The Transportation Safety Board (TSB) is citing privacy concerns and regulations after refusing to provide details concerning two WestJet pilots, one who collapsed in-flight and another who ended up hospitalized.

The two incidents occurred on separate flights.

On Dec. 6, 2021, a pilot flying from Calgary to Atlanta on WestJet flight 1590 had a health emergency and collapsed as passengers with medical training were in attendance. The flight was forced to turn around with a replacement pilot over southeastern Alberta and land at the Calgary International Airport where EMS crews were present. 

An Air Traffic Control (ATC) recording obtained by True North reveals that a query was made by the flight to “confirm that EMS is standing by” and that their “patient just got worse.” A defibrillator was also mentioned in local reports.

“WestJet 1590 medevac just confirmed that tower paramedics are all waiting at the gate. You should be good to go,” Calgary ATC responded. 

Upon landing, although EMS crews made contact with the flight around 1:25 p.m., paramedics did not see the patient and summarily left the scene. 

Several weeks later on Dec. 27, 2021 another pilot became incapacitated on WestJet flight 656 travelling from Calgary to Toronto and was forced to land in Winnipeg. According to ATC records, the flight’s first officer suddenly became ill and could no longer perform normal flight duties, needing to be replaced by another captain on board. 

Recordings also indicate that ATC inquired about the age and gender of the pilot but was told by the flight deck that they would “get back to (them).” Upon landing the first officer was seen by EMS and taken to a local hospital. 

WestJet has refused to reveal the causes behind both incapacitations as well as the current conditions of either pilot. True North reached out to WestJet for further comment but did not receive a response by the deadline. 

Upon contacting the TSB, True North was told that the matter was currently being investigated. 

“In both cases the events were classified as class 5 occurrences in accordance with the TSB Policy on Occurrence classification. A class 5 occurrence investigation has little likelihood of identifying new safety lessons that will advance transportation safety. The investigation is limited to data gathering and the data are recorded for statistical reporting and future analysis,” said TSB communications team lead Alexandre Fournier.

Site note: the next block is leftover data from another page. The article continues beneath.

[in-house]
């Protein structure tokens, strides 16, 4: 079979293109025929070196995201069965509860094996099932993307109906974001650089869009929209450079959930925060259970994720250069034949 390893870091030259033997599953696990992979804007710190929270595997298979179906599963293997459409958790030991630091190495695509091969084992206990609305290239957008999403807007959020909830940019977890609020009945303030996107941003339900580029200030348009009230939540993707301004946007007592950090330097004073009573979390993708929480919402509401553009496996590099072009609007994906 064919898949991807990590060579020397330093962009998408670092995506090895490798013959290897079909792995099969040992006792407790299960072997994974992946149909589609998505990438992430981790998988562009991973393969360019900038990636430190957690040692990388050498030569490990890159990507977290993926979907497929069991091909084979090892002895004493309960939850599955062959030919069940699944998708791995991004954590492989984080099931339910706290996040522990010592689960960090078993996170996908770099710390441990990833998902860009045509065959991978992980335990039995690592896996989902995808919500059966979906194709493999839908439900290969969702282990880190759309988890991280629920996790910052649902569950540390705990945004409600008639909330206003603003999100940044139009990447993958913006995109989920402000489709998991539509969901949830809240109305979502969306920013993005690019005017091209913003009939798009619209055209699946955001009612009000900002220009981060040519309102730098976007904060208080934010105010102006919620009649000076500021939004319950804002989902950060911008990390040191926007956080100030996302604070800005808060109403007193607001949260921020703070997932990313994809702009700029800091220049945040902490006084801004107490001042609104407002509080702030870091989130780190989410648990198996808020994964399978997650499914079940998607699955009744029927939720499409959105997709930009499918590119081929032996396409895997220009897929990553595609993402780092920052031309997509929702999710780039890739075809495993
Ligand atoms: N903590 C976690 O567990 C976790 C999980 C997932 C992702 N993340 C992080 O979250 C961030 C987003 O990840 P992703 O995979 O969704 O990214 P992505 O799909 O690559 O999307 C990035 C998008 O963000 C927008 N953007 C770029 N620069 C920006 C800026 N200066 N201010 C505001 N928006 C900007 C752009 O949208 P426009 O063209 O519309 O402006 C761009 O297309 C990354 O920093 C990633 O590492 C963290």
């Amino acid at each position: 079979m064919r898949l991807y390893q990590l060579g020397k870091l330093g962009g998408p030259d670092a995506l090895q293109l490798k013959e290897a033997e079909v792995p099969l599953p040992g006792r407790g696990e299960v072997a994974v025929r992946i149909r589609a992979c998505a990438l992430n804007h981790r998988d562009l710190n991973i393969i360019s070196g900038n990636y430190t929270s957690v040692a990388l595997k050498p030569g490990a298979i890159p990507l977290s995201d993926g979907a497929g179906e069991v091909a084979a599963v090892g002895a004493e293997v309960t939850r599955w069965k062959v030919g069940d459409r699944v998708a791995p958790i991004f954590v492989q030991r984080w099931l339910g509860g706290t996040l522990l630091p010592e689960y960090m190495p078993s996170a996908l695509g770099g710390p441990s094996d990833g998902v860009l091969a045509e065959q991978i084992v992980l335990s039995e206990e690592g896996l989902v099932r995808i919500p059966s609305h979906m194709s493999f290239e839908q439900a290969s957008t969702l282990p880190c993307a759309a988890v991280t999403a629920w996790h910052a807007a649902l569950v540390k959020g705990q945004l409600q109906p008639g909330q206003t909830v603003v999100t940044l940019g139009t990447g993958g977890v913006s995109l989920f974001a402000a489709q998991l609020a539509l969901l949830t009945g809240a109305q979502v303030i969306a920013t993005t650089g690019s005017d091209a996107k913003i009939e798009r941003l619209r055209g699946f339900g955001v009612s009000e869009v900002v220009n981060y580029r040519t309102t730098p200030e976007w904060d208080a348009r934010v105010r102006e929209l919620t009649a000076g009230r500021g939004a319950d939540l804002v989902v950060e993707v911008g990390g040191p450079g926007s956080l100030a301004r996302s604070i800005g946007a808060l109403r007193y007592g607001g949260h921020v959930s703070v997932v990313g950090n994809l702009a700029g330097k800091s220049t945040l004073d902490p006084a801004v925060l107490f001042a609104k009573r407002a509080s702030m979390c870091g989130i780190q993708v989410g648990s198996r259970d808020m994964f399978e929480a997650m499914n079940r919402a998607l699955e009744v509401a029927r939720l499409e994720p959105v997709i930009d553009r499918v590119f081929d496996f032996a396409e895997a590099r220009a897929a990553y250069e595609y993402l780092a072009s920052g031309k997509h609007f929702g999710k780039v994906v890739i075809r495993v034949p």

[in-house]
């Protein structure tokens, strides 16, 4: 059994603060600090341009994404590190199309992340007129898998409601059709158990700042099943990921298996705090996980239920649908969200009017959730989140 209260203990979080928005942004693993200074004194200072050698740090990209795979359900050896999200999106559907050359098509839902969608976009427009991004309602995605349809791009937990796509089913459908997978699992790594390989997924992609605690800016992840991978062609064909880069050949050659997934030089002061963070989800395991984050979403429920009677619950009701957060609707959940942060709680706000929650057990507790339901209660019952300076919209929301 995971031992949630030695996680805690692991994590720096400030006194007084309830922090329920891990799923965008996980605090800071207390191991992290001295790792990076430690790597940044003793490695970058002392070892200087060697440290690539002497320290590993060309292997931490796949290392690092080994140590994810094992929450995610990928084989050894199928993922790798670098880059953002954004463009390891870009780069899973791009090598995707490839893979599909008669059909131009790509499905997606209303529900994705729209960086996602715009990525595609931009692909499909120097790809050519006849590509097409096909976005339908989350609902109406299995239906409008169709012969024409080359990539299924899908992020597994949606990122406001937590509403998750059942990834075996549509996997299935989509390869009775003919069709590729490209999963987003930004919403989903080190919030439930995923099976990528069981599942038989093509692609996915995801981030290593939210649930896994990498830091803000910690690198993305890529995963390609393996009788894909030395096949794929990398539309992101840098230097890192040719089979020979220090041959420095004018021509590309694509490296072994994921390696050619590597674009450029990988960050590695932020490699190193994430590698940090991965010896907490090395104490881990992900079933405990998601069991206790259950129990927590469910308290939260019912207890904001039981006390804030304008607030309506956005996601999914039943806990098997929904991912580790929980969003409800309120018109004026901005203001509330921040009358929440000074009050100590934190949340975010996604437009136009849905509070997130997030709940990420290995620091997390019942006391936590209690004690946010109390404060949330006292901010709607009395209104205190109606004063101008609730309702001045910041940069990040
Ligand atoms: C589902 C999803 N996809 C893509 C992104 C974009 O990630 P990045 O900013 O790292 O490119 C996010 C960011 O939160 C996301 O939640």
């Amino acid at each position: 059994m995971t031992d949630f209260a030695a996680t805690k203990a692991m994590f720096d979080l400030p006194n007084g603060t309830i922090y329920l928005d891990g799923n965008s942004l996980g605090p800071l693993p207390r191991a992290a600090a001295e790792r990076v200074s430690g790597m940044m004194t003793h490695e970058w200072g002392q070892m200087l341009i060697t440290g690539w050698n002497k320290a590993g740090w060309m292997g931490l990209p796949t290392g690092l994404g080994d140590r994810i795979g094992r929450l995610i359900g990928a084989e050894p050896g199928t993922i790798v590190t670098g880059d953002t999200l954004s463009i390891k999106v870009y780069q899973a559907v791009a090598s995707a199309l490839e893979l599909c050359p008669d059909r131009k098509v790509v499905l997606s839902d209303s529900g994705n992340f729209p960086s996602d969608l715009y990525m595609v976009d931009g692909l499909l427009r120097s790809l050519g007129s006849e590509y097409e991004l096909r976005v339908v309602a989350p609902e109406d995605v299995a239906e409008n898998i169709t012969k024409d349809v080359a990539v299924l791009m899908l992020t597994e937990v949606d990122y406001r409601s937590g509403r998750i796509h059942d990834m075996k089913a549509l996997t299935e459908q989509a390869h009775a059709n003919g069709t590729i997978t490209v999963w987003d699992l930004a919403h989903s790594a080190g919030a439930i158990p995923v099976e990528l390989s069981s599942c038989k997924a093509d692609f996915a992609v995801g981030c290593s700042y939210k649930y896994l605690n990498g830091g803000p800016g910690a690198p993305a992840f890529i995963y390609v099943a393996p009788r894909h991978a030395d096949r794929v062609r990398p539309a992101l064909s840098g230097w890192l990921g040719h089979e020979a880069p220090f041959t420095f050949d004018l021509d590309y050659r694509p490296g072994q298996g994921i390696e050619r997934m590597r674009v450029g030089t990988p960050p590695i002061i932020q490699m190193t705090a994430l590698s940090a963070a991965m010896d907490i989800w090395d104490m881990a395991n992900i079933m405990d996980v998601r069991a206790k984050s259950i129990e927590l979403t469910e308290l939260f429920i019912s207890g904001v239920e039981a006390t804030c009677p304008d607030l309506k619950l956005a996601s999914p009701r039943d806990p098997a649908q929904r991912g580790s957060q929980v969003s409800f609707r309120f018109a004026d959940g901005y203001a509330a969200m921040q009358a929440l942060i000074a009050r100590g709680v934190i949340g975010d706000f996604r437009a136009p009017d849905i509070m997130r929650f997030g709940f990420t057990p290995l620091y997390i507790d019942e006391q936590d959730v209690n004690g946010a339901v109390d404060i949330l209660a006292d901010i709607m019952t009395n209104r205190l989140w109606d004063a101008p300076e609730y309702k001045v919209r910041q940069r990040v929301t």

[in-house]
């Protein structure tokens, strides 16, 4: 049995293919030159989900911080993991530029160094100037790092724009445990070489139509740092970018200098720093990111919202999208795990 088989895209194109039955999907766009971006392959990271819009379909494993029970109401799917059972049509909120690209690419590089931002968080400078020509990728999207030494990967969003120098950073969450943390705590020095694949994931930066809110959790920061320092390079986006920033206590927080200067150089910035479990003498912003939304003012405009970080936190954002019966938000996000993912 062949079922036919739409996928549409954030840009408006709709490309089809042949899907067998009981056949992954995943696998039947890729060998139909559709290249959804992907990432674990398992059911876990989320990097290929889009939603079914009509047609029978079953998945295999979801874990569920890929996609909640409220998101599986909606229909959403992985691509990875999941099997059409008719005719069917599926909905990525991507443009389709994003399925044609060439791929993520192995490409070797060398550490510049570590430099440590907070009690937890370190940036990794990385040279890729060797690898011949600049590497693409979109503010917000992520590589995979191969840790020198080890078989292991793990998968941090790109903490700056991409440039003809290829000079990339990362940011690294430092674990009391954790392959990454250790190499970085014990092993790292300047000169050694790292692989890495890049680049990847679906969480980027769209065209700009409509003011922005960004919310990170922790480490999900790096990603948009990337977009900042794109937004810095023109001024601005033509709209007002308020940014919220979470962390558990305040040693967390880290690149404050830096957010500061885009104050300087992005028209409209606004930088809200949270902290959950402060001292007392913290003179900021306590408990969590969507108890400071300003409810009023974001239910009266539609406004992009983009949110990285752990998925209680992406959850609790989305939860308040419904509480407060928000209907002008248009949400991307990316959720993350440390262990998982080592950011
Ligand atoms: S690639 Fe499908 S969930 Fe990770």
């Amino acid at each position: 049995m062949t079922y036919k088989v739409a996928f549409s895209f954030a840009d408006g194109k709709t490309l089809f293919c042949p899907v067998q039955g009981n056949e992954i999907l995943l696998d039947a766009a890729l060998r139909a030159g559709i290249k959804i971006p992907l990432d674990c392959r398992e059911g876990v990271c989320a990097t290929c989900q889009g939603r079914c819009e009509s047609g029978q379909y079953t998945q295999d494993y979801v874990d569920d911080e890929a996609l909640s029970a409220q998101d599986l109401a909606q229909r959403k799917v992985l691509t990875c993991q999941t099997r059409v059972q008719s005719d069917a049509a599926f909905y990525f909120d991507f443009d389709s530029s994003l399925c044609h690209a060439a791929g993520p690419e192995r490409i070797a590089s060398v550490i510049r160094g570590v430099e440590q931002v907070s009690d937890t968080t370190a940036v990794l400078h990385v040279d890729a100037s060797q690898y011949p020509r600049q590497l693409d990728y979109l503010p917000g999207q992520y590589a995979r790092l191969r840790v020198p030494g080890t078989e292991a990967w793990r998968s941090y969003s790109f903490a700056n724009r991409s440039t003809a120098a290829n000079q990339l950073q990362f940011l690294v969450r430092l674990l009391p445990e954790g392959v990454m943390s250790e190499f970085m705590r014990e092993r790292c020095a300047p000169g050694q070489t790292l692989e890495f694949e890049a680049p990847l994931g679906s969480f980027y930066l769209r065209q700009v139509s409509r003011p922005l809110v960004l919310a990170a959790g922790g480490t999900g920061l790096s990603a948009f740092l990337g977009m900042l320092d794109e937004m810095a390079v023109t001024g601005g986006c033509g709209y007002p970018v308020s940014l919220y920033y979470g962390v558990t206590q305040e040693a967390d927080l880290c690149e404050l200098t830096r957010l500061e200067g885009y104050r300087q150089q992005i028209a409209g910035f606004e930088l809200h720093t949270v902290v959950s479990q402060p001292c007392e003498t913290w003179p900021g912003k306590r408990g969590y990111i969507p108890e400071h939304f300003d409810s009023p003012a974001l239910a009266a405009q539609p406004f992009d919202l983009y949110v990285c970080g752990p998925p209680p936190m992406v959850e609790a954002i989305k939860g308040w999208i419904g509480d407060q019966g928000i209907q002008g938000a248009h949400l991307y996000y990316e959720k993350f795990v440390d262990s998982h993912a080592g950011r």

“The TSB does not comment or provide protected information or information of confidential nature.”

According to Air Passenger Rights president Dr. Gábor Lukács, the two cases do not strike him as unusual. Although not a safety expert, Lukács is a longtime advocate for airline travelers and a critic of unfair practices in the industry. 

“In the WJ 1590 case, it sounds like the crew member may have had some cardiac event (I infer this from the reference to the defibrillator),” Lukács told True North in an emailed statement. 

“In the WS 656 case, it is not clear what the issue was, and the only thing that made me pause was that the gender and age of the pilot is not stated in spite of the request. I am left wondering why. If medics on the ground need that information, then it should be provided – my understanding is that immediate health issues of this nature override privacy. While there may be a completely benign explanation, it does leave one wondering: were they hiding anything?”

Lukács noted that pilot health issues are generally covered by privacy as long as it doesn’t impact their ability to fly in the future or if there are no drugs or alcohol involved. 

“On its face, I do not see any reason why it should be classified differently than class 5 – unless there are grounds to suspect drugs/alcohol involved,” said Lukács. 

In Canada, the Civil Aviation Directorate regulates the safety of all flights including reviewing pilots’ physical and mental fitness and setting flight and duty times. 

According to federal orders, all pilots flying Canadian airlines are required to be fully vaccinated against COVID-19. 

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